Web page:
10. 10. 10 Use Case: Detecting Vagueness in CiTO Ontology Automatic Vagueness Detection Vague Relations Non Vague Relations • plagiarizes: A property indicating that the author of the citing entity plagiarizes the cited entity, by including textual or other elements from the cited entity without formal acknowledgement of their source • sharesAuthorInstitutionWith: Each entity has at least one author that shares a common institutional affiliation with an author of the other entity • citesAsAuthority: The citing entity cites the cited entity as one that provides an authoritative description or definition of the subject under discussion. • providesDataFor: The cited entity presents data that are used in work described in the citing entity.
  11. 11. 11 Use Case: Detecting Vagueness in CiTO Ontology Automatic Vagueness Detection ●Classification Results: ● 82% of relations were correctly classified as vague/non-vague ● 94% accuracy for non-vague relations. ● 74% accuracy for vague relations. ●Again, we classified the same relations with the subjectivity classifier: ● 40% of vague/non-vague relations were classified as subjective/objective respectively. ● 94% of non-vague were classified as objective. ● 7% of vague relations were classified as subjective.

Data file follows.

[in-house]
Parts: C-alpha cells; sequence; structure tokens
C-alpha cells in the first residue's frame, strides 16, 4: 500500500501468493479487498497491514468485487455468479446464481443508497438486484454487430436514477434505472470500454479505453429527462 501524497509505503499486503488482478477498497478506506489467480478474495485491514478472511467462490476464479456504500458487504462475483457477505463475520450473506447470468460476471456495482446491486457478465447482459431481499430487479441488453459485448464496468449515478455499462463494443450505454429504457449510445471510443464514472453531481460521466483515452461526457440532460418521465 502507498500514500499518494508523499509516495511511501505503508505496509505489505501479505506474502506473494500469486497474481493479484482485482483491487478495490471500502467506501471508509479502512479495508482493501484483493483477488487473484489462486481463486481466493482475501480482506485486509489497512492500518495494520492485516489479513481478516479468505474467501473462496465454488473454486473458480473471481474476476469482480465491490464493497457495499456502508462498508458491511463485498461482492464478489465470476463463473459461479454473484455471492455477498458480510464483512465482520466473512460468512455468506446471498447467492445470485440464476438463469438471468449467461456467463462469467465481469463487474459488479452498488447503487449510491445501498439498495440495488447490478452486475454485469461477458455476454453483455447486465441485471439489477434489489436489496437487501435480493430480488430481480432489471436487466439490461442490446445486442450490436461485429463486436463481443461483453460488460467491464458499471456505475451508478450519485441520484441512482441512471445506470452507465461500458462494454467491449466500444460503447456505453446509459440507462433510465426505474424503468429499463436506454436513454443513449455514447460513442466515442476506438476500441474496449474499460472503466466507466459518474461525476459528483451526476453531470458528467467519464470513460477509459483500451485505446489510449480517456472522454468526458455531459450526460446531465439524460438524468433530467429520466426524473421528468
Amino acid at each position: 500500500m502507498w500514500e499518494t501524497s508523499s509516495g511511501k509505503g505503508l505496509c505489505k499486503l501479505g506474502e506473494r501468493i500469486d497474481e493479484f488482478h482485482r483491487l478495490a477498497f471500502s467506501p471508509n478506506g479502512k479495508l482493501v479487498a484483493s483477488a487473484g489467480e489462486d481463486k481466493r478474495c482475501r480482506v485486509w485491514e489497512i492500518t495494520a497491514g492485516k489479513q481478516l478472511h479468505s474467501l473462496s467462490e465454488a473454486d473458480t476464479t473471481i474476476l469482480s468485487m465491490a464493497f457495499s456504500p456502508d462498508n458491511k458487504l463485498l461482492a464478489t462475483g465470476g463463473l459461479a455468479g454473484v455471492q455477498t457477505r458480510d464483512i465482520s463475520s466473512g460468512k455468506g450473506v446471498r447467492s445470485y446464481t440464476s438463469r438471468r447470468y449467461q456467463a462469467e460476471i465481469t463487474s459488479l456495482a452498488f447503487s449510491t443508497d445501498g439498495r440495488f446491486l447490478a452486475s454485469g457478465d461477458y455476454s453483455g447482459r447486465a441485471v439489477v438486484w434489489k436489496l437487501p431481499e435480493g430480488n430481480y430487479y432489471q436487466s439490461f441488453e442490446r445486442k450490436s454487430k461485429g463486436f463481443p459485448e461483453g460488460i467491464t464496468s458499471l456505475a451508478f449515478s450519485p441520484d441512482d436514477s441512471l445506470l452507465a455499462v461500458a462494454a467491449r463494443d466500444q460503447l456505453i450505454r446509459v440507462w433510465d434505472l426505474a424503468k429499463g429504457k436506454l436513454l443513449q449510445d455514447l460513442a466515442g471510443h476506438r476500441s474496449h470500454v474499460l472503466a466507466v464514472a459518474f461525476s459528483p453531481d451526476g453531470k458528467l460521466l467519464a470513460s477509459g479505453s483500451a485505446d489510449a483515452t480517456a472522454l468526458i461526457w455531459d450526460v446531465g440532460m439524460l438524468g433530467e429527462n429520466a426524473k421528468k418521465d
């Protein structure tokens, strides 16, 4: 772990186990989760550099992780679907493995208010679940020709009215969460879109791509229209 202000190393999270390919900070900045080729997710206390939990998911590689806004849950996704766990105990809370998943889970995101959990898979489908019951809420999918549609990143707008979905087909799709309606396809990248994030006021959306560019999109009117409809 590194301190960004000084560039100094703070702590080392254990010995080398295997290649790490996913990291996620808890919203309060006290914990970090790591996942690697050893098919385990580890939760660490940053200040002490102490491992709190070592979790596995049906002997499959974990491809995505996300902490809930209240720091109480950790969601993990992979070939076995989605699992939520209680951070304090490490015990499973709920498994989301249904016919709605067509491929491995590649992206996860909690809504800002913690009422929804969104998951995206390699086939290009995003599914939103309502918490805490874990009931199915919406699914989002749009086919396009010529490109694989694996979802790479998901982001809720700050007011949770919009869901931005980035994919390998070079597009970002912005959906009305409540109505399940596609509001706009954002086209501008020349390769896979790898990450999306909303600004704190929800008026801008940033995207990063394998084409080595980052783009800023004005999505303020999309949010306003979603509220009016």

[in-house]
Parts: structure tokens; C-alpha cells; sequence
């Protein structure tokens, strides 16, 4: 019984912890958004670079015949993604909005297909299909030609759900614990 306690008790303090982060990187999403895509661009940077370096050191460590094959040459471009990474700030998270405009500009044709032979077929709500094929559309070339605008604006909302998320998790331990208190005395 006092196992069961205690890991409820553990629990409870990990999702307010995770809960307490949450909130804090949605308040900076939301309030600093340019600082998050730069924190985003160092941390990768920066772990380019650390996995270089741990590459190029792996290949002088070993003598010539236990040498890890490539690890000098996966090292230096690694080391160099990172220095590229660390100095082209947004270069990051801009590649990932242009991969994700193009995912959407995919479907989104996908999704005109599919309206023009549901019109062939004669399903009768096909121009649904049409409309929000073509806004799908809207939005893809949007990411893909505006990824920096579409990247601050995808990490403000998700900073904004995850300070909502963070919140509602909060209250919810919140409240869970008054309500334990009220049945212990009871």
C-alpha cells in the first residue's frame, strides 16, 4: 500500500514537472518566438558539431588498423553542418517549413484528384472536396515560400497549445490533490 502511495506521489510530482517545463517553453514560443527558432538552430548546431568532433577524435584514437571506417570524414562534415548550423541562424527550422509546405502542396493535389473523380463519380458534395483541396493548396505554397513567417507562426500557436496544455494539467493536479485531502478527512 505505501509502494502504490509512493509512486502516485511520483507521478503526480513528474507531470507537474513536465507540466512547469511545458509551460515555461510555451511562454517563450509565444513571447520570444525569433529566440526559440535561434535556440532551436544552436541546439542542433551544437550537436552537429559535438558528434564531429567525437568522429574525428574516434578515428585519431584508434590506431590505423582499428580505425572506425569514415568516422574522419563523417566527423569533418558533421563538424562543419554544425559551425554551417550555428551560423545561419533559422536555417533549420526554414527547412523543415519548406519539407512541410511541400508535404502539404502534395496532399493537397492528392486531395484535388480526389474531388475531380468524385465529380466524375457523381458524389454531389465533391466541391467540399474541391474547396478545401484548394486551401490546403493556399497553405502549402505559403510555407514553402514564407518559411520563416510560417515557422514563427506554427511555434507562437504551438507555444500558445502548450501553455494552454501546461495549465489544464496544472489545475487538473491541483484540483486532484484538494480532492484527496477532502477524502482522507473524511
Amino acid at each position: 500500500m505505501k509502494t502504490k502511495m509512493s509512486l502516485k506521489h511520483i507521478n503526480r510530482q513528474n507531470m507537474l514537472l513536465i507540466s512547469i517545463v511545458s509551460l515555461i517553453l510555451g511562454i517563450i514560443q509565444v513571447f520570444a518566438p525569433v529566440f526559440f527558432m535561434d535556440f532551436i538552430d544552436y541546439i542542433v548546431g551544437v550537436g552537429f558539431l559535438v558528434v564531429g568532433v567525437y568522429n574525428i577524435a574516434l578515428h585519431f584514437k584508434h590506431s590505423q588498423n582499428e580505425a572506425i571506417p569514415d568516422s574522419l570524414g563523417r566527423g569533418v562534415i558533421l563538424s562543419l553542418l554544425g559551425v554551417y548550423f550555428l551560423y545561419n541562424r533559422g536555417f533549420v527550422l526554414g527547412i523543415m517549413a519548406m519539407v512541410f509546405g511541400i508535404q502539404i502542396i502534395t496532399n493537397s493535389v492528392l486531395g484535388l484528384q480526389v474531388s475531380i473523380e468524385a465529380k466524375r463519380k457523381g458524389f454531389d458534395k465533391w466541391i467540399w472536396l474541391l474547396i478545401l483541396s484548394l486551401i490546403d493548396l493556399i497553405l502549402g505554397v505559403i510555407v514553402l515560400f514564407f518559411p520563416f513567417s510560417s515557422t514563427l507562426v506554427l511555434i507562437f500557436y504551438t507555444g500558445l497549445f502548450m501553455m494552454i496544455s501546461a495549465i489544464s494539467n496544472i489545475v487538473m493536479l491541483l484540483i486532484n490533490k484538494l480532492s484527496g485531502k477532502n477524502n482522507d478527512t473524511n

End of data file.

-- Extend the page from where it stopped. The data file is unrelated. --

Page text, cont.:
12. 12. 12 Future Work Vagueness-Aware Semantic Data ●Incorporate the current classifier into an ontology analysis tool ●Improve the classifier by contemplating new features ●See whether it is possible to build a vague sense lexicon.
  13. 13. 13 Questions? Thank you! iSOCO Madrid Av. del Partenón, 16-18, 1º7ª Campo de las Naciones 28042 Madrid España (t) +34 913 349 797 iSOCO Pamplona Parque Tomás Caballero, 2, 6º4ª 31006 Pamplona España (t) +34 948 102 408 iSOCO Valencia C/ Prof. Beltrán Báguena, 4 Oficina 107 46009 Valencia España (t) +34 963 467 143 iSOCO Barcelona Av. Torre Blanca, 57 Edificio ESADE CREAPOLIS Oficina 3C 15 08172 Sant Cugat del Vallès Barcelona, España (t) +34 935 677 200 iSOCO Colombia Complejo Ruta N Calle 67, 52-20 Piso 3, Torre A Medellín Colombia (t) +57 516 7770 ext. 1132 Key Vendor Virtual Assistant 2013 Quieres innovar? Dr. Panos Alexopoulos Semantic Applications Research Manager palexopoulos@isoco.com (t) +34 913 349 797